As the gunmen left the scene of Spinelli's murder, neighborhood residents, fearful but curious, assembled along the sidewalk. Nellie ran across the street and into the stable, where she was joined by stablehand Giovanni Ravvo. Ravvo had been working in the yard outside the building when he heard the shots. They found Spinelli's dead body resting near the top of a wide ramp that led from the ground floor to the upper level of the ramshackle building, where the horse stalls were located. Ravvo summoned police. 
When authorities arrived, they saw that Spinelli had been struck by two bullets. One had entered the left of her neck, while the other penetrated her right temple and lodged in her brain. 
Following a post-mortem examination, a death certificate, issued in the name of "Pasqua Musoni Spinelli Lener," officially established the cause of death as "pistol shot wounds of brain (homicide)." The document stated Mrs. Spinelli's age as 57. It noted that she was born in Italy to Tommaso and Concetta Musoni (Musone) and spent the last 21 years in the United States. 
Spinelli death certificate
Press reports of the killing labeled Spinelli the "Hetty Green" of Harlem's Little Italy.  The reference, far more easily understood in 1912 (when the original Hetty Green was still alive) than it is today, was to Henrietta Robinson Green. Nicknamed "the Witch of Wall Street," Green was a wealthy and notoriously miserly businesswoman who gathered riches through work, investments and inheritance.
There was speculation that her wealth was not accumulated purely through legal means.
Newspapers noted that Pasquarella Spinelli was the richest female in Harlem and owned stores, markets and tenement houses in addition to the extremely profitable stable. There was speculation that her wealth was not accumulated purely through legal means. Stories developed that many of the horses housed in and sold from her stable had been stolen by a group of young neighborhood hoodlums trained in criminal techniques by Spinelli.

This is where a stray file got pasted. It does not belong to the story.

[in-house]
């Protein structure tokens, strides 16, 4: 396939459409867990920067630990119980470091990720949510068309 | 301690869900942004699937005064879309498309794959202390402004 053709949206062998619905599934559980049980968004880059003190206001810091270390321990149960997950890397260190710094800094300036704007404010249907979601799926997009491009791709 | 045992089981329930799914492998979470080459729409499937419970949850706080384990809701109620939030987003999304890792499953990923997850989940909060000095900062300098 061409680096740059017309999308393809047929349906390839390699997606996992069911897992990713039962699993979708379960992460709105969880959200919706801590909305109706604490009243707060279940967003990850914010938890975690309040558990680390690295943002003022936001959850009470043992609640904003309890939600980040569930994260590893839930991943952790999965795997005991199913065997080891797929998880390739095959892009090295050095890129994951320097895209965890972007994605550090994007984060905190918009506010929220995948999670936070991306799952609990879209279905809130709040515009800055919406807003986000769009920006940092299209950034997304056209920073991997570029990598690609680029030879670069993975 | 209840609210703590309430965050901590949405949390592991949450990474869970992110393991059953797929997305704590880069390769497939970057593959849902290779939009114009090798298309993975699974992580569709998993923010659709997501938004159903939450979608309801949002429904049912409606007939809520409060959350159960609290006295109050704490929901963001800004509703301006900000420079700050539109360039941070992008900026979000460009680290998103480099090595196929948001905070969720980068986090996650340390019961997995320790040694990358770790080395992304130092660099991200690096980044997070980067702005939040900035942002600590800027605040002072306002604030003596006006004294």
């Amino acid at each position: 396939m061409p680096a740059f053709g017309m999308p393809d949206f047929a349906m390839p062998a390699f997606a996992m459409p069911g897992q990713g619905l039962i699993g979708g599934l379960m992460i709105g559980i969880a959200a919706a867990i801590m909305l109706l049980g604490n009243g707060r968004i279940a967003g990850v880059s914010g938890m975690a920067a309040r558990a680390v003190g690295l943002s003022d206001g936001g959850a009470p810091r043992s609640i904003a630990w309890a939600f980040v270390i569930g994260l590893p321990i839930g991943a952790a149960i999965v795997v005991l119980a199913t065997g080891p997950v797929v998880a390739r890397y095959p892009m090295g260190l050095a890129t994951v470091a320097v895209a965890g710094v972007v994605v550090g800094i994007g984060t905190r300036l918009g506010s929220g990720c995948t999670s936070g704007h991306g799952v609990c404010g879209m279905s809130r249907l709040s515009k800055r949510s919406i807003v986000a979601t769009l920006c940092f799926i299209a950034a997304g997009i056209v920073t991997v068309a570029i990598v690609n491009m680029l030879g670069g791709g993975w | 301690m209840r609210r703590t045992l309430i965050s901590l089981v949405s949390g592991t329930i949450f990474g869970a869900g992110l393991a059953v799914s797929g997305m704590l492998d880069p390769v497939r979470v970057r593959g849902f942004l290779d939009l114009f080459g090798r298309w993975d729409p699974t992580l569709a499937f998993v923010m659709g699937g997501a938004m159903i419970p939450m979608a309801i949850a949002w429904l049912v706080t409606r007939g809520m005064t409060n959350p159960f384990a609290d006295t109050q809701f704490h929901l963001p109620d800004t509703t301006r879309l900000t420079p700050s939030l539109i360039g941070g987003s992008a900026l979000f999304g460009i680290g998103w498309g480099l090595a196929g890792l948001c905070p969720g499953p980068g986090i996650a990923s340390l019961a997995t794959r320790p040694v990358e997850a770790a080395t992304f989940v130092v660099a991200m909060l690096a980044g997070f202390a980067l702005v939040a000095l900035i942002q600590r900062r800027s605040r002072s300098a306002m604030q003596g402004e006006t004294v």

Spinelli was buried on March 23, 1912, at St. Michael's Cemetery. Funeral arrangements were handled by Anthony Paladino of East 115th Street. 
Mrs. Spinelli's background is a bit hazy, particularly with regard to her marital status.
The few available records indicate that she traveled to America in 1892, at the age of 36, settling in Manhattan.  The 1905 New York State Census located her, then 49, at 345 East 109th Street with a husband Pietro Spinelli, a fish dealer, and children Tommaso, 19, and Nicolina "Nellie,"" 16. 
When the federal census was taken in April 1910, Pasquarella showed up at 2097 First Avenue, between 107th and 108th Streets. The census indicated that she was living with her husband Pietro, the fish dealer, and her daughter Nicolina Lener, 19. Curiously, Pietro's name in this document is written as "Solazzo" rather than Spinelli.
The federal census revealed that Pietro was Pasquarella's second husband - they had been married for thirteen years, placing the date of their marriage no later than the spring of 1897. Nicolina Lener was said to be Pietro's step-daughter. Pasquarella was reported to have given birth to seven children, with six of those children still living at the time. Apparently, Pasquarella had been married previously to a man with the surname Lener, with whom she had children Nicolina, the older Tommaso (no longer living with Spinelli by 1910) and the others. 
The identity of the earlier husband remained a mystery until May 2018, when a family historian provided details. According to the genealogist's research, Pasquarella was first married on December 9, 1872, to Domenico Lener, son of Nicola and Maria Teresa Scalera Lener, in Marcianise, Italy.  (It was not the only occasion of intermarriage between the Musone and Lener families of Marcianise. Domenico Lener's paternal grandmother was Francesca Raffaele Musone. Pasquarella's son, Clemente Lener, married Marcianise-born Rosa Musone in 1902. ) Nine children were born to the couple between 1873 and 1889. Nicolina was the last. 
The marriage of Pasquarella and Domenico Lener experienced a long-distance separation.
The marriage of Pasquarella and Domenico Lener experienced a long-distance separation when Pasquarella traveled to the United States in the company of her older brother Alessandro Musone in 1892. Domenico Lener died in Italy on May 27, 1898. 
If this information is correct, Pasquarella may still have been married to Domenico Lener at the time she and Pietro Spinelli were wed.
The Lener family historian further noted that Nicolina joined her mother in New York City following the death of Domenico.